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  • Provenance

    Livet Reichard Company, Inc., New York

  • Catalogue Essay

    These two large compositions (lots 1 and 2) by Igor Markarevich are preliminary versions intended for the exhibit-installation ‘Freedom-Liberty' that was held at the Phyllis Kind Gallery in New York in 1990, but ultimately, they were not used in it. The final version of the exhibit consisted of six canvases, three of which depicted the NewYork Statue of Liberty, and the other three were purely textual compositions using the word ‘freedom' (in Russian). One of these preliminary works presented in this catalogue, like the depiction of the statue, appeals to American values – in this case, they are symbolized by the flag. The other represents a more philosophical (and skeptical) commentary on the theme of freedom. This second work was used by Makarevich in the USA as motifs of his own early painting depicting a typical Soviet (as it seemed to the artist at the time) cemetery headstone that was frightening in its anonymity and ordinariness. There was not yet a name on the headstone, but rather in its place was the word ‘freedom.'
    However it would be completely inaccurate to see in these works the juxtaposition of Western ‘freedom' to Soviet ‘non-freedom.' Rather Makarevich – who by this time already had some experience living in the West – bears witness to the fact that he was unable to discover freedom anywhere, except, perhaps, for the very word itself which functions as something quite poetic. In contrast to analogous ‘two-layered' compositions by Erik Bulatov, in which the word is like an emissary of ideology and crosses out the depiction, here the textual element, on the contrary, seems to be floating in its own ‘air.' The dilemma of the ‘depiction – text' that is so characteristic for Moscow conceptualism is unambiguously resolved here in favour of the text, whereas the depiction represents a consciously trivialized quotation. The title of the exhibit and the entire series of paintings connected to it points out the ambiguity of the Russian word ‘freedom' that translates into English in at least two different ways, and yet, according to the author's viewpoint, defies definition. As in various other instances, a key theme for Makarevich turns out to be the theme of death permeating any depiction – the depiction is always a kind of unique headstone. It is the word itself that preserves its ‘freedom.'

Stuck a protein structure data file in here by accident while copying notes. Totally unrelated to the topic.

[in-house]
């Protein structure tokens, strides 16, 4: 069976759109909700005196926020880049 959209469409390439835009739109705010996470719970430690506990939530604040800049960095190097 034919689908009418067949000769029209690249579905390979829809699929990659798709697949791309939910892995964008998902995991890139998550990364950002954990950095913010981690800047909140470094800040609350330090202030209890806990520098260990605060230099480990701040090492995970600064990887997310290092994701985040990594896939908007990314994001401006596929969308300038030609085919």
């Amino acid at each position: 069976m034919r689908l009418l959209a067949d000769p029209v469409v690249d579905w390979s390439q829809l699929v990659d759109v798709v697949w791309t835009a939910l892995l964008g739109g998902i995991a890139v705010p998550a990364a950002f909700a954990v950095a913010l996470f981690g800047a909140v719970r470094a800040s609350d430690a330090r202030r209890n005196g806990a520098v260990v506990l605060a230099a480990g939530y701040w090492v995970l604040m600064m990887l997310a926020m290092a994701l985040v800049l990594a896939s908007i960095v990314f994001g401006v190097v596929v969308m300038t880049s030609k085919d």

Both paintings are executed using the encaustic technique that was characteristic for Makarevich and familiar to the artist through headstone portraits from Fayoum (a large collection of which is maintained in the A.S. Pushkin Museum of Graphic Art in Moscow), as well as via Soviet propagandistic wall murals. In and of itself, the use of this technology indicates the artist's characteristic appeal to eternity and to the museum status of art.
    Dr Ekaterina Degot

2

Freedom

1990
Encaustic on canvas.
147.5 x 147.5 cm. (58 x 58 in).
Signed twice, titled and dated ‘I.Makarevich Freedom 1990 I.Makarevich’ on the reverse.

Estimate
£8,000 - 12,000 ‡ ♠

Sold for £14,900

Important Contemporary Russian Art–Property from a Foundation

28 Feb 2008, 6pm
London